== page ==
An SLList (singly-linked list) is a sequence of Nodes. Each node \(\mathtt{u}\) stores a data value \(\texttt{u.x}\) and a reference \(\texttt{u.next}\) to the next node in the sequence. For the last node \(\mathtt{w}\) in the sequence, \(\texttt{w.next} = \mathtt{null}\)

class Node {
T x;
Node next;
}

For efficiency, an SLList uses variables \(\mathtt{head}\) and \(\mathtt{tail}\) to keep track of the first and last node in the sequence, as well as an integer \(\mathtt{n}\) to keep track of the length of the sequence:

Node head;
Node tail;
int n;

A sequence of Stack and Queue operations on an SLList is illustrated in Figure \(\PageIndex{1}\).

An SLList can efficiently implement the Stack operations \(\mathtt{push()}\) and \(\mathtt{pop()}\) by adding and removing elements at the head of the sequence. The \(\mathtt{push()}\) operation simply creates a new node \(\mathtt{u}\) with data value \(\mathtt{x}\), sets \(\texttt{u.next}\) to the old head of the list and makes \(\mathtt{u}\) the new head of the list. Finally, it increments \(\mathtt{n}\) since the size of the SLList has increased by one:

T push(T x) {
Node u = new Node();
u.x = x;
u.next = head;
head = u;
if (n == 0)
tail = u;
n++;
return x;
}

The \(\mathtt{pop()}\) operation, after checking that the SLList is not empty, removes the head by setting \(\mathtt{head}=\texttt{head.next}\) and decrementing \(\mathtt{n}\). A special case occurs when the last element is being removed, in which case \(\mathtt{tail}\) is set to \(\mathtt{null}\):

T pop() {
if (n == 0) return null;
T x = head.x;
head = head.next;
if (--n == 0) tail = null;
return x;
}

Clearly, both the \(\mathtt{push(x)}\) and \(\mathtt{pop()}\) operations run in \(O(1)\) time.

An SLList can also implement the FIFO queue operations \(\mathtt{add(x)}\) and \(\mathtt{remove()}\) in constant time. Removals are done from the head of the list, and are identical to the \(\mathtt{pop()}\) operation:

T remove() {
if (n == 0) return null;
T x = head.x;
head = head.next;
if (--n == 0) tail = null;
return x;
}

Additions, on the other hand, are done at the tail of the list. In most cases, this is done by setting \(\texttt{tail.next}=\mathtt{u}\), where \(\mathtt{u}\) is the newly created node that contains \(\mathtt{x}\). However, a special case occurs when \(\mathtt{n}=0\), in which case \(\mathtt{tail}=\mathtt{head}=\mathtt{null}\). In this case, both \(\mathtt{tail}\) and \(\mathtt{head}\) are set to \(\mathtt{u}\).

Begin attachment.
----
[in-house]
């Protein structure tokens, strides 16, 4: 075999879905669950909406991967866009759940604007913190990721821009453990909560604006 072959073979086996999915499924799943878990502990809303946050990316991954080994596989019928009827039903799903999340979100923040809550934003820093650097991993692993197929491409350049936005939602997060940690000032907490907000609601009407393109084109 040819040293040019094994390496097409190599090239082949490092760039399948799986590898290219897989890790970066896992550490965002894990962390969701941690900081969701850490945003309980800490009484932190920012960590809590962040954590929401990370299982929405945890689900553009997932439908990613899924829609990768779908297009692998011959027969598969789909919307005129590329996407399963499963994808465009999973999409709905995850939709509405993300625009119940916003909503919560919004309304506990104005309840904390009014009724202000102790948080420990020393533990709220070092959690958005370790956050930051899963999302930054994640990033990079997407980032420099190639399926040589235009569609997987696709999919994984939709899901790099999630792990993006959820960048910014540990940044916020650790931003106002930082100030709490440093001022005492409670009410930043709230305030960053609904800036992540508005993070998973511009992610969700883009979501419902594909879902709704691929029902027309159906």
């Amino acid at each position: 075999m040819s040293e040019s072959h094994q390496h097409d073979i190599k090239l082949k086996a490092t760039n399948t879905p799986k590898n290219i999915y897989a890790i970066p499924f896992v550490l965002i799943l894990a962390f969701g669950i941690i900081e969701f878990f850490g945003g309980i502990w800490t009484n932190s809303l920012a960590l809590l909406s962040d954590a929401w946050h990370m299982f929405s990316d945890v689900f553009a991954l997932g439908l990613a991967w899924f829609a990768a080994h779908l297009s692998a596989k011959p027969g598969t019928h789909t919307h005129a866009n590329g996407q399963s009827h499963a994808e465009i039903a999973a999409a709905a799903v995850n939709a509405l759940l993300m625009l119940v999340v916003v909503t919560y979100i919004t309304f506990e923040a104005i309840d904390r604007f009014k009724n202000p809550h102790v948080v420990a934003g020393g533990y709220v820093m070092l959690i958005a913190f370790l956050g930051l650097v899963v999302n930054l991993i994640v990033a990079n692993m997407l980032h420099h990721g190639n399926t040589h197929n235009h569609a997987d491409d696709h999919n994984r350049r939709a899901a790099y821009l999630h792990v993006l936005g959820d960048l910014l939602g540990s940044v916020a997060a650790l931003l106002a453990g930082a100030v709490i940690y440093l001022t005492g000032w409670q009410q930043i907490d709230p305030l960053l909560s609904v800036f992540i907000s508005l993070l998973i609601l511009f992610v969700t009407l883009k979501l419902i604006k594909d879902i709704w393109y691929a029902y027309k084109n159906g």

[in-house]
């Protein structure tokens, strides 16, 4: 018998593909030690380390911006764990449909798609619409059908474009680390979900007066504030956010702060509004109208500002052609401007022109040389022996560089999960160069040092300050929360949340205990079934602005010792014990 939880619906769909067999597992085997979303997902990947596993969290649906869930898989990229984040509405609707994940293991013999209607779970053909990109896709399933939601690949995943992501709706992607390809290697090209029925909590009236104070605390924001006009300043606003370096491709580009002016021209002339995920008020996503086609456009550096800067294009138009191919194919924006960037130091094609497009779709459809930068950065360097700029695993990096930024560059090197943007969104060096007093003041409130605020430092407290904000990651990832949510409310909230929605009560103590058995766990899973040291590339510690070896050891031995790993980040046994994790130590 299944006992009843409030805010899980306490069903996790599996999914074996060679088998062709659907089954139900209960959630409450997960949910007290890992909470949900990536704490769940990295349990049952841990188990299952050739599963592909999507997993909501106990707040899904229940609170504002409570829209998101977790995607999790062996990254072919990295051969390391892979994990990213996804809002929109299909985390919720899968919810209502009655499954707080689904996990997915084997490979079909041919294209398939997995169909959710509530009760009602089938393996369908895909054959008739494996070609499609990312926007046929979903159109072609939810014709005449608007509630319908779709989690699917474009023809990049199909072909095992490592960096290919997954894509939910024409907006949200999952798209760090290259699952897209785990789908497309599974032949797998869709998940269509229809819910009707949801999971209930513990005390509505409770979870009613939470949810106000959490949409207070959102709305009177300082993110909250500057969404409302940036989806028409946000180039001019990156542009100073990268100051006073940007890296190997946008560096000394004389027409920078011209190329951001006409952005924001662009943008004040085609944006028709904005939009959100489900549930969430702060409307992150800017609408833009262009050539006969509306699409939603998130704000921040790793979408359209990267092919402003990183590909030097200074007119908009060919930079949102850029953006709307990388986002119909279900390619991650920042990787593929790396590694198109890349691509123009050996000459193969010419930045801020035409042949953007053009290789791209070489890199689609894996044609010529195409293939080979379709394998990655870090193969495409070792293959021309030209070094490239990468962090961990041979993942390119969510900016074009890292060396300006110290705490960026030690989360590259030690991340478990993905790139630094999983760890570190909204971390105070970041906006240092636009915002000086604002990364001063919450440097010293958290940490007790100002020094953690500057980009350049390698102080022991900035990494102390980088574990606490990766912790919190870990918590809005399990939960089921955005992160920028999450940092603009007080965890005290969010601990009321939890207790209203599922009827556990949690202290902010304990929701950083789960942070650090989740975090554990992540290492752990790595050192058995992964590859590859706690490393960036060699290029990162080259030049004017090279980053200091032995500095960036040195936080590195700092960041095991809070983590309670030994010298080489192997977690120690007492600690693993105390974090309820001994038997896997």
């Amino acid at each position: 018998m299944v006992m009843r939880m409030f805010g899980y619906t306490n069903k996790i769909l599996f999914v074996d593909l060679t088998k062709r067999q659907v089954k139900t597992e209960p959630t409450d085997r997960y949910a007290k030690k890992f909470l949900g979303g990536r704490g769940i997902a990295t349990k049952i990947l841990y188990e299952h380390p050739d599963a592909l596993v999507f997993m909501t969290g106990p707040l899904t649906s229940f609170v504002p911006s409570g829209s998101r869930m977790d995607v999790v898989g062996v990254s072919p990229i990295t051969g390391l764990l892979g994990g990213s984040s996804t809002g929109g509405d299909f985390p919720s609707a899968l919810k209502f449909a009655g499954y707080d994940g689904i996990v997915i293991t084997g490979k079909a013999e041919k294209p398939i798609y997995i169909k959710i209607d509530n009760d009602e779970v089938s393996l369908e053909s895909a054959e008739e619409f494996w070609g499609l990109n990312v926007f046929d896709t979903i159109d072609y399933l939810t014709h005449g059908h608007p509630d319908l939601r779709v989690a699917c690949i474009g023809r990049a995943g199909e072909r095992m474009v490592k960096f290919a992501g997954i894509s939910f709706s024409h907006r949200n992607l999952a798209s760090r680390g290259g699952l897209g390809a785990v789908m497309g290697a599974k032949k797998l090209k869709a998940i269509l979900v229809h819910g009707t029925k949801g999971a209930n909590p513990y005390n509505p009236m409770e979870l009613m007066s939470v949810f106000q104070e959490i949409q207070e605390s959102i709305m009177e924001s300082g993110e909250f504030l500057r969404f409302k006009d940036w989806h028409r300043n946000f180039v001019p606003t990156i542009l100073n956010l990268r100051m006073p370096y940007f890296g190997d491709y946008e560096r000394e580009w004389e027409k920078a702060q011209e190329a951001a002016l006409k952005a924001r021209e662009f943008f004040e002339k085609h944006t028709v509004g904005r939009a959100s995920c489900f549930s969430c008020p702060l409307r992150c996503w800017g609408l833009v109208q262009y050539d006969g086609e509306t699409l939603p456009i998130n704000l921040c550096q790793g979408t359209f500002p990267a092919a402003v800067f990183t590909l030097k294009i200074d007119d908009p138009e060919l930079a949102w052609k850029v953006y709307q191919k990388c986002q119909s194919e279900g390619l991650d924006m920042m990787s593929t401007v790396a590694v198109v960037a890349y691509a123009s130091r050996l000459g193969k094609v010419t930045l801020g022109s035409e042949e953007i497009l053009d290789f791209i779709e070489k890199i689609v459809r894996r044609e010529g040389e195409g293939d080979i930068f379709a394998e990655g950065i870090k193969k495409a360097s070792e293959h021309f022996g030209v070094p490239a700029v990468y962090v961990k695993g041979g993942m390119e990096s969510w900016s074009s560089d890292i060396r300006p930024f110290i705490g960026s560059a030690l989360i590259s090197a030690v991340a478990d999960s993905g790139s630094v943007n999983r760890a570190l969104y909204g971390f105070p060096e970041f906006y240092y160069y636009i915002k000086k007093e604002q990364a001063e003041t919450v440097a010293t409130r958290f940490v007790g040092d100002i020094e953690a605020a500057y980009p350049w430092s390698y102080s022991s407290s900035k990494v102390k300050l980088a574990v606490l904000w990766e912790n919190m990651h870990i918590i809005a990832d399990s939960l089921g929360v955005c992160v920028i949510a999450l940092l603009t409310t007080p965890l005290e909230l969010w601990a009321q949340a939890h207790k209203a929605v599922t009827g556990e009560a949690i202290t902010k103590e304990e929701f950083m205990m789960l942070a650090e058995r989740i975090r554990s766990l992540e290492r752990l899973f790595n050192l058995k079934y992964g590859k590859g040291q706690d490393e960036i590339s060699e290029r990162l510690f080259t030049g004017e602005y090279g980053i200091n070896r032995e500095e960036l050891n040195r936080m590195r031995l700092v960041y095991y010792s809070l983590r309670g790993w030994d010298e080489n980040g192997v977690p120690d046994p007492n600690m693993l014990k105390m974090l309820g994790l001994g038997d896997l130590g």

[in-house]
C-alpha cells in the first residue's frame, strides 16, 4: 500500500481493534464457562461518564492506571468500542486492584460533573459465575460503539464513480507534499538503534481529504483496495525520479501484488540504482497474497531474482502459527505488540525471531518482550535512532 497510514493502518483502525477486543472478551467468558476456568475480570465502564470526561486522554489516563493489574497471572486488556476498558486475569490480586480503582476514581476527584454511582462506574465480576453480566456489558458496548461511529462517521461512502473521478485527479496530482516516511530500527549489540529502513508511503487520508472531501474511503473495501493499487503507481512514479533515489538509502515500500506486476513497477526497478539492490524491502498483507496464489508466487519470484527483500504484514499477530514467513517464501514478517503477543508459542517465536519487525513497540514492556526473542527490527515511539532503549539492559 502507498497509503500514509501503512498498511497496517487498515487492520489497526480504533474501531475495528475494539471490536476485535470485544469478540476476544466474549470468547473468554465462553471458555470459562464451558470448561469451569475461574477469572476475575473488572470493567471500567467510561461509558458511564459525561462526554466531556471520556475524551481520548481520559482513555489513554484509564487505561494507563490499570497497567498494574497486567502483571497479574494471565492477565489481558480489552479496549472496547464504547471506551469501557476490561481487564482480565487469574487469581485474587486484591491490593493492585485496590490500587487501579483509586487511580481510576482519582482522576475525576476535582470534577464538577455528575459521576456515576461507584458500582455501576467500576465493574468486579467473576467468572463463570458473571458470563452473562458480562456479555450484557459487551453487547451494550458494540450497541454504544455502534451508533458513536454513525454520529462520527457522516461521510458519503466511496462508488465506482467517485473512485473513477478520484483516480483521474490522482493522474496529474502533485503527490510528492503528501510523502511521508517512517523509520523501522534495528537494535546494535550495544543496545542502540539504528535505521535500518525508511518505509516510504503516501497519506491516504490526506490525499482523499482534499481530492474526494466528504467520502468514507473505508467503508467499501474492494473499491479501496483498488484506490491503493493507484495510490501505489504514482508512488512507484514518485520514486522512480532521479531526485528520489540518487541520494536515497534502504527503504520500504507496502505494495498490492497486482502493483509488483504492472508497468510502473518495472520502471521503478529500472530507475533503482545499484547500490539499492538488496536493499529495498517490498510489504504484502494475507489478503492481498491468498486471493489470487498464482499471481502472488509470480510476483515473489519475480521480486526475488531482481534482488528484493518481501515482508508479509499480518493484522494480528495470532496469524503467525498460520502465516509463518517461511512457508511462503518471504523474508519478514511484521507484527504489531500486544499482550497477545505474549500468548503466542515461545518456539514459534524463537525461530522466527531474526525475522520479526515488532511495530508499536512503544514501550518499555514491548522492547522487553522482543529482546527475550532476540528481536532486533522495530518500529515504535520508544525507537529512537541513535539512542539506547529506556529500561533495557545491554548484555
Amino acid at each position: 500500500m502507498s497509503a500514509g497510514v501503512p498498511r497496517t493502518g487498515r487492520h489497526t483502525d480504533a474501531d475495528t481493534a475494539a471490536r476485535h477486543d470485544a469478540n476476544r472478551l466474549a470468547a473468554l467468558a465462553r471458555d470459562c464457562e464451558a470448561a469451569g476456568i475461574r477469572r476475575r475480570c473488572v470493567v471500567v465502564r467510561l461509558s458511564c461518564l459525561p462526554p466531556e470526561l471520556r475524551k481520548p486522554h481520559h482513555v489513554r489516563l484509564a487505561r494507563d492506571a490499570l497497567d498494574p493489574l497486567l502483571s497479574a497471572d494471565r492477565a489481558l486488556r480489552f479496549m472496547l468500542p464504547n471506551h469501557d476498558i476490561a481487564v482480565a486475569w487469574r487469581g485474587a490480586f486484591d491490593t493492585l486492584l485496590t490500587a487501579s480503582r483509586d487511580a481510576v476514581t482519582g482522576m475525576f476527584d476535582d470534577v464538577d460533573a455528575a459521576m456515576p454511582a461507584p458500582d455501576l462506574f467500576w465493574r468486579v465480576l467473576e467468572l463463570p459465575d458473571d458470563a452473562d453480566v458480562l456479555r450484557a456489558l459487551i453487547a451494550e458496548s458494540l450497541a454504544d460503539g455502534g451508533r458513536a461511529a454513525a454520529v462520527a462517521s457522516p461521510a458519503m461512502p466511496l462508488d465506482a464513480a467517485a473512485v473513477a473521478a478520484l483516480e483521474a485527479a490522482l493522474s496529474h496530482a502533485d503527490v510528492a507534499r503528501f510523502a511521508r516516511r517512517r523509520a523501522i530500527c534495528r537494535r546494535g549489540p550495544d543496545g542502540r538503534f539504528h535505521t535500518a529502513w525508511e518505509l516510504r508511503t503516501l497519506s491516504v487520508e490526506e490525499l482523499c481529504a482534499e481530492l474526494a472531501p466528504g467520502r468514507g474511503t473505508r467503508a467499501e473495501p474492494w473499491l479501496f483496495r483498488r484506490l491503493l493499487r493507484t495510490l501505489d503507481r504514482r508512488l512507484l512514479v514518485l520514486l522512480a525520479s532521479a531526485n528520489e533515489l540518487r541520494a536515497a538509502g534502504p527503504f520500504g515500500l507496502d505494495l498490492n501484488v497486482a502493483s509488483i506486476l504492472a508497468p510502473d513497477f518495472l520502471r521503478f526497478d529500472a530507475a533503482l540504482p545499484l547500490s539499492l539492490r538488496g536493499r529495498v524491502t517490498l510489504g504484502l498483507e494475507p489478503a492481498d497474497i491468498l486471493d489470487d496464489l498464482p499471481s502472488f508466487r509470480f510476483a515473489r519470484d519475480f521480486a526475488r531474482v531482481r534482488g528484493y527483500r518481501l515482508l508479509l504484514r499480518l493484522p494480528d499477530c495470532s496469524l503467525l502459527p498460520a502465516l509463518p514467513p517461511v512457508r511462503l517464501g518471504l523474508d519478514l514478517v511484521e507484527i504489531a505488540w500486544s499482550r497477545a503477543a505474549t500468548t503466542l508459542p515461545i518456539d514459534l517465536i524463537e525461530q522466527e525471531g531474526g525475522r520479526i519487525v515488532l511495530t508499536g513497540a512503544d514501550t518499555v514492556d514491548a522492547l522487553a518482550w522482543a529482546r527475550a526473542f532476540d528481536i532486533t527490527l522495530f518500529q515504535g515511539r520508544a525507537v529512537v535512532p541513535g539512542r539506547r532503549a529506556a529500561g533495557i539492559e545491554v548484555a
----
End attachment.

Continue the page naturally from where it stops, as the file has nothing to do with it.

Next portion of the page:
boolean add(T x) {
Node u = new Node();
u.x = x;
if (n == 0) {
head = u;
} else {
tail.next = u;
}
tail = u;
n++;
return true;
}

Clearly, both \(\mathtt{add(x)}\) and \(\mathtt{remove()}\) take constant time.

The following theorem summarizes the performance of an SLList:

Theorem \(\PageIndex{1}\).

An SLList implements the Stack and (FIFO) Queue interfaces. The \(\mathtt{push(x)}\), \(\mathtt{pop()}\), \(\mathtt{add(x)}\) and \(\mathtt{remove()}\) operations run in \(O(1)\) time per operation.

An SLList nearly implements the full set of Deque operations. The only missing operation is removing from the tail of an SLList. Removing from the tail of an SLList is difficult because it requires updating the value of \(\mathtt{tail}\) so that it points to the node \(\mathtt{w}\) that precedes \(\mathtt{tail}\) in the SLList; this is the node \(\mathtt{w}\) such that \(\texttt{w.next}=\mathtt{tail}\). Unfortunately, the only way to get to \(\mathtt{w}\) is by traversing the SLList starting at \(\mathtt{head}\) and taking \(\mathtt{n}-2\) steps.